Note: This blog is part of a periodic series of updates from Don Jodrey, the Alliance’s Director of Federal Government Relations, with his view on Great Lakes policy from Washington, DC.
New legislation passed by Congress, and signed into law by the President in July, represents a major step forward for the U.S. to address the climate change threat. The Inflation Reduction Act of 2022 contains a $369 billion investment in climate related spending and will transform America’s energy policy and put the U.S. on track to reduce carbon emissions by 40% by 2030. Through a series of tax incentives and direct spending, the Act invests in renewable energy and energy efficiency, including clean energy technology, solar panels and offshore wind; boosts electric vehicle markets; supports coastal resilience; and invests in communities most impacted by pollution.
But what does the Inflation Reduction Act and its climate change provisions mean for the Great Lakes and how do the programs it supports benefit our communities? Several provisions are beneficial to Great Lakes states, including $3.3 billion for the National Oceanic and Atmospheric Administration (NOAA) to support coastal communities throughout the country, including in the Great Lakes, to prepare and build climate resilience to respond to major weather and climate events. For the last several years, communities around the Great Lakes have suffered from unpredictable fluctuations in lake levels and more frequent and intense precipitation and flooding. The NOAA funding will allow states, Tribes, and local governments to address these challenges.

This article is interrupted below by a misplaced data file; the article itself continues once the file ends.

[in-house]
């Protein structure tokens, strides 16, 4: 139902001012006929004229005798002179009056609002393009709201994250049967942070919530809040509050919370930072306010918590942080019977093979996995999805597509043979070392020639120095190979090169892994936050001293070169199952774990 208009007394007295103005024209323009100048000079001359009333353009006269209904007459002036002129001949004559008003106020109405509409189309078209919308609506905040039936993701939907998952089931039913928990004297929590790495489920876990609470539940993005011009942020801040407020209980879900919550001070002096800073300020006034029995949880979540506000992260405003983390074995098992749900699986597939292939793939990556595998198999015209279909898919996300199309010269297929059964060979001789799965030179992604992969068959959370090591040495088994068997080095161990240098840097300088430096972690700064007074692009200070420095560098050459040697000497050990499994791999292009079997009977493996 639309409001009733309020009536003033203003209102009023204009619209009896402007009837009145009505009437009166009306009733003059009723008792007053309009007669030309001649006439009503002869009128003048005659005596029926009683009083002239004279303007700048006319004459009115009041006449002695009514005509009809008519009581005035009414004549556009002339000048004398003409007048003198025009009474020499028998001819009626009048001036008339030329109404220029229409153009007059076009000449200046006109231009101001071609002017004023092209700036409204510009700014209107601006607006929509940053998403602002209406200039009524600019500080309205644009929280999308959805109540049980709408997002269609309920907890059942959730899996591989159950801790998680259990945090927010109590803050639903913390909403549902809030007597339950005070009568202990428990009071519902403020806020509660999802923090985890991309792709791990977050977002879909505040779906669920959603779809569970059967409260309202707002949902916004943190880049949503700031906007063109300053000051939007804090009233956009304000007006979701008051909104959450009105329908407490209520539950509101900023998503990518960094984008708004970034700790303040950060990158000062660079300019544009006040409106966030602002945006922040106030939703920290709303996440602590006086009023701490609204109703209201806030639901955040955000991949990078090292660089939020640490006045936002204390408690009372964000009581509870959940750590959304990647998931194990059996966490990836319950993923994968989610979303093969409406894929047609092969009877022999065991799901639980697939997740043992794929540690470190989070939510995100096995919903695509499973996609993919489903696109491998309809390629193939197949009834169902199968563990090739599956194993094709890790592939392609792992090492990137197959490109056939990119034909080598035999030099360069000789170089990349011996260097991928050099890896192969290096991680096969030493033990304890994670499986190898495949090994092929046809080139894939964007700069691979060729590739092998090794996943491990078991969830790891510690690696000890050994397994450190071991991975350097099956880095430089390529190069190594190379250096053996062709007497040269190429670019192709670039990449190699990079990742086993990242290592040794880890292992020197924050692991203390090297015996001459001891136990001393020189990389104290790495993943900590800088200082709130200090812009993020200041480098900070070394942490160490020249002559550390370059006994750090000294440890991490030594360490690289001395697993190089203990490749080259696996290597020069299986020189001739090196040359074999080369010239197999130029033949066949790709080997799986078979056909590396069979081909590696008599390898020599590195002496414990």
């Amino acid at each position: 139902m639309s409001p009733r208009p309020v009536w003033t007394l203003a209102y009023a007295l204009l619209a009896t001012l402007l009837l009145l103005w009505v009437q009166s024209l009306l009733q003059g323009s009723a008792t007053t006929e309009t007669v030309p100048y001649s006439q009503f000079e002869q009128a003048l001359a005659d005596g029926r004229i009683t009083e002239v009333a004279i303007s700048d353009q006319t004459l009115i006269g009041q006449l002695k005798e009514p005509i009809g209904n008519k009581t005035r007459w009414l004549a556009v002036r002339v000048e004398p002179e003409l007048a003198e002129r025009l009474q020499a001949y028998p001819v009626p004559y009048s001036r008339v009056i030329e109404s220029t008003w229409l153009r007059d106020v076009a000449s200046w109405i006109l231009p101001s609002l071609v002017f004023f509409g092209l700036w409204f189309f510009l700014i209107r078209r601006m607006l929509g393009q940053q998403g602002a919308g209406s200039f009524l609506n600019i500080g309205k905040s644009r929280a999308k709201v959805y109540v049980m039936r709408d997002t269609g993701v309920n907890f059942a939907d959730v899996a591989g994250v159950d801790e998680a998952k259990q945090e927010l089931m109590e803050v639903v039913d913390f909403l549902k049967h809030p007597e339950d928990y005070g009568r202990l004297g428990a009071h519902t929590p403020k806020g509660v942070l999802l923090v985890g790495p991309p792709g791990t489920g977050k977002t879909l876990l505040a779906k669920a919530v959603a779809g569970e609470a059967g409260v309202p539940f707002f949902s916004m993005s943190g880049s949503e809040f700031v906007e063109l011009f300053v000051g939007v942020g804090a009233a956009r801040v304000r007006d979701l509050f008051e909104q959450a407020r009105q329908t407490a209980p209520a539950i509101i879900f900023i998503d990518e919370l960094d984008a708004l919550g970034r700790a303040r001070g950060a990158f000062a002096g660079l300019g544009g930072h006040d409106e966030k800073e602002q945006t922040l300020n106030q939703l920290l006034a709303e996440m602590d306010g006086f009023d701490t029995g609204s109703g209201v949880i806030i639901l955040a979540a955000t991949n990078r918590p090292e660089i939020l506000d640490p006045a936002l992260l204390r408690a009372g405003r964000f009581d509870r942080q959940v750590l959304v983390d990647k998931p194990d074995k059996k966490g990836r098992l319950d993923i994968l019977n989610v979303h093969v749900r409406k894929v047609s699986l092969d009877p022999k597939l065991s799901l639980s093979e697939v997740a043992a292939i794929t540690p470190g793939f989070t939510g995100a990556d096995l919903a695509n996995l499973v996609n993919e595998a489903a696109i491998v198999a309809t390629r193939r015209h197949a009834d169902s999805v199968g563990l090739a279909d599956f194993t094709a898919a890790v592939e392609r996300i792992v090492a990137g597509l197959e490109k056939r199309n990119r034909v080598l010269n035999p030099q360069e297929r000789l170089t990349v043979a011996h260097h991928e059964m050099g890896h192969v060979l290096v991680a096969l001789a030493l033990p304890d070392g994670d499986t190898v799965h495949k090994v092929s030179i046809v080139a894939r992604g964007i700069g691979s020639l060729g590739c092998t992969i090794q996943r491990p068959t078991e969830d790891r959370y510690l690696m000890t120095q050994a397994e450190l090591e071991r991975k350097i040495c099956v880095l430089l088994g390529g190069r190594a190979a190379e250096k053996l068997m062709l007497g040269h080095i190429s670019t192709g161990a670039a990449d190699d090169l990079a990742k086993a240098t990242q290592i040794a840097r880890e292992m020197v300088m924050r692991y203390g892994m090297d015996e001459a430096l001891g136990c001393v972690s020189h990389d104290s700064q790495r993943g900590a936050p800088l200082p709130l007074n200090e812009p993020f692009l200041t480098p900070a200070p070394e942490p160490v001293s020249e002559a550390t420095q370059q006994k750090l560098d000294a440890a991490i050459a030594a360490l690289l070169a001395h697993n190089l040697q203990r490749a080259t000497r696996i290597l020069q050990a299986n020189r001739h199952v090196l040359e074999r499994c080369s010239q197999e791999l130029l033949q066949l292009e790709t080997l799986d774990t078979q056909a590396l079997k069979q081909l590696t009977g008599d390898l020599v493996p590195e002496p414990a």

The Act includes funding for nature-based solutions for climate change with $20 billion to support climate-smart agriculture, including the popular Environmental Quality Incentive Program. The program encourages farmers to plant cover crops, better manage water resources, and conserve grasslands. The Act also includes $5 billion for healthy forest conservation. Healthy forests, restored and undisturbed wetlands, and undisturbed prairies all pull carbon out of the atmosphere and complement other climate change measures.
The Act also invests in communities most impacted by pollution, including low-income communities and communities of color. In addition to accelerating clean energy investments in affordable housing and air quality monitoring, the Act includes $3 billion in environment and climate justice block grants to support enhanced community engagement.
Climate change is a serious threat to the Great Lakes, and the impacts are being felt today. The Inflation Reduction Act will help Great Lakes communities be more resilient to face this challenge.